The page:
A common refrain of Mama’s, particularly during my high school and college years, was, “Don’t get above your raisin’, little girl.”

One of Mama’s constraint refrains was, “None of y’uns realize how much I do for this family. When I’m gone, y’all will all realize it.”

In his most famous dialogue, "The Republic," Plato, via Socrates, explored the idea that a just state would best function under the leadership of a perfectly just philosopher-king.

It may be a truism-in-the-making that one’s political career is over when, as a candidate, you must first apologize for your sex and race, which can mean only one thing: Young or old, you’re a white guy.

It ruins health. It demolishes peace at home. It leads to violence. It prompts open crime. It turns love into hatred.

It must be a grown-up thing, but every time I see Beto O’Rourke, I want to fix him a hamburger. He’s precious.

Needless to say, Jesus’ legacy reflects his life. It was and is a legacy of love, and it cost him his life.

It is important that we people of faith be clear that human tragedy is not the will of God.

When I was growing up in the rural South, things were simple. Life was enjoyable and, though we didn’t know it then, we savored those days.

Something nudged me the other day and sent me to a closet where high on a shelf, tucked back in a corner, was a collection of Mama’s gatherings.

Let’s consider some real news, for a change: Last year was officially proclaimed the fourth-warmest on record; scientists predict that melting ice in Antarctica and Greenland could not only raise sea levels but further destabilize weather patterns; and progressive members of Congress are proposing a “Green New Deal,” the first policy framework ambitious enough to meet the challenge of global warming.

There are 8.5 million Virginians. Surely the commonwealth can find someone to serve as governor whose yearbook page does not prominently feature a picture of a broadly grinning young white man in blackface and another wearing Ku Klux Klan robes.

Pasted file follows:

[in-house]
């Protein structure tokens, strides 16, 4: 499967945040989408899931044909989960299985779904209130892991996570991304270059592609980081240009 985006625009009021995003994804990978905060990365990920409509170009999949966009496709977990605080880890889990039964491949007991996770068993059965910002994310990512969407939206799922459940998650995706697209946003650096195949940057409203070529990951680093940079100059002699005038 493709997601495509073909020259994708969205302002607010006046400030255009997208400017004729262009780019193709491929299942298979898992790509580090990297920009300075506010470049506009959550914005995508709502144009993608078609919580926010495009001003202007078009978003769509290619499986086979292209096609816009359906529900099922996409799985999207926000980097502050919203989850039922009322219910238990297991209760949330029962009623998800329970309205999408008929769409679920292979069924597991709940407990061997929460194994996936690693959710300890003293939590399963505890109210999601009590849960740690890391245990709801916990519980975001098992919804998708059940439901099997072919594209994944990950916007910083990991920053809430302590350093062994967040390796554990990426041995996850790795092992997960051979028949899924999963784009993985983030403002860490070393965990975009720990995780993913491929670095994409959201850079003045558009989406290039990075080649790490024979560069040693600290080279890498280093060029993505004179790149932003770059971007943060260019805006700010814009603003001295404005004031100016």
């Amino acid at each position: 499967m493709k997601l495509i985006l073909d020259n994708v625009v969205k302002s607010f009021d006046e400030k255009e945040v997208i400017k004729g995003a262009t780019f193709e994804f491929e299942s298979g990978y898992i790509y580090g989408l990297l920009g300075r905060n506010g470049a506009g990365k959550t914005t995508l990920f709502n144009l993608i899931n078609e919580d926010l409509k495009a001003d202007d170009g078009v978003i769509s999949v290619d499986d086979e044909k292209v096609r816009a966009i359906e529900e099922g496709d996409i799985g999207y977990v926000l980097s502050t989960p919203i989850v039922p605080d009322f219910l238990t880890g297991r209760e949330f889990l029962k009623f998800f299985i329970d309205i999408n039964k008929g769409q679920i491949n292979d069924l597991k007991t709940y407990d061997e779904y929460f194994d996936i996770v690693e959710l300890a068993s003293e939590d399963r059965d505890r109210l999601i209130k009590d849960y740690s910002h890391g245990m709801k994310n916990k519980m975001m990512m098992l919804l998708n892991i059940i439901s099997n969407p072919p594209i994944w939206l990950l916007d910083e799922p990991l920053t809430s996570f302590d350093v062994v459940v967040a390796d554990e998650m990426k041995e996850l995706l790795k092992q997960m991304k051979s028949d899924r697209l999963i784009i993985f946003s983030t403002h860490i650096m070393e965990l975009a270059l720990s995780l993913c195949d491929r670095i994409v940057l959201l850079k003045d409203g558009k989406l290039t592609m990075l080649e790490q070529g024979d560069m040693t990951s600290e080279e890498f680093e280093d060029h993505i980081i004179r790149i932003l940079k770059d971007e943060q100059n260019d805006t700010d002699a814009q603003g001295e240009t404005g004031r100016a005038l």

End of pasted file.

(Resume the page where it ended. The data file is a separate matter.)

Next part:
Chances are, that if you’ve ever heard me speak more than once, you’ve heard me tell the inspiring story of working with Darrell Waltrip in 1989 when he won his only Daytona 500 by taking a big gulp of a risk.

Roosevelt and Hinckley By Ronda Rich Until the presidential election of 1988, Daddy, who always cherished his right to vote, had never cast a ballot for a non-Democrat. He was, as was most mountain kin of ours, what folks in the South call “a yellow dog Democrat.” In other words, they would vote for a yellow dog as long as he was a Democrat

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It is now January, which is named after the Roman goddess Janus who has two heads, affording him the opportunity to look forward and backward at the same time.

Always, as we enter into a new year, I like to look back at the past year and reflect on the memories, especially the good ones.

For the new year, critics of President Trump should resolve not to be intimidated by the potential wrath of his vaunted political base. The only one who should cower before the Make America Great Again legions is Trump himself.

Every two years the General Assembly meets in December at the University of Georgia. This “Biennial,” as it is called, is a time to get to know each other, break bread and start talking about the issues ahead. It is a happy and cordial time, when Republicans and Democrats can fellowship together before difficult votes are cast.

I didn’t just browse. I studied it. I wished with all my heart. Over and over, I read the descriptions. I turned pages down and then I would get a piece of notebook paper and write down the toy or other item, the catalog number and the price.

Every Christmas, when I decorate the crystal-laden tree in our bedroom, I hold up, one at a time, each of the three ornaments that are tinkling bells, ring them and say, “Teacher says every time a bell rings, an angel gets his wings.”

President Trump was up early Monday morning, tweeting falsely that investigators have found “No Smocking Gun” that proves he did anything wrong. He meant “smoking,” of course. His vision must be clouded by the haze.

It’s interesting how a simple task will bring back a tumbling of memories and love by touching a tiny piece of tenderness tucked down deep.

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When Miss Independence arrived at the two-story brick elementary school, I walked determinedly through the doors, found a classroom and settled in.

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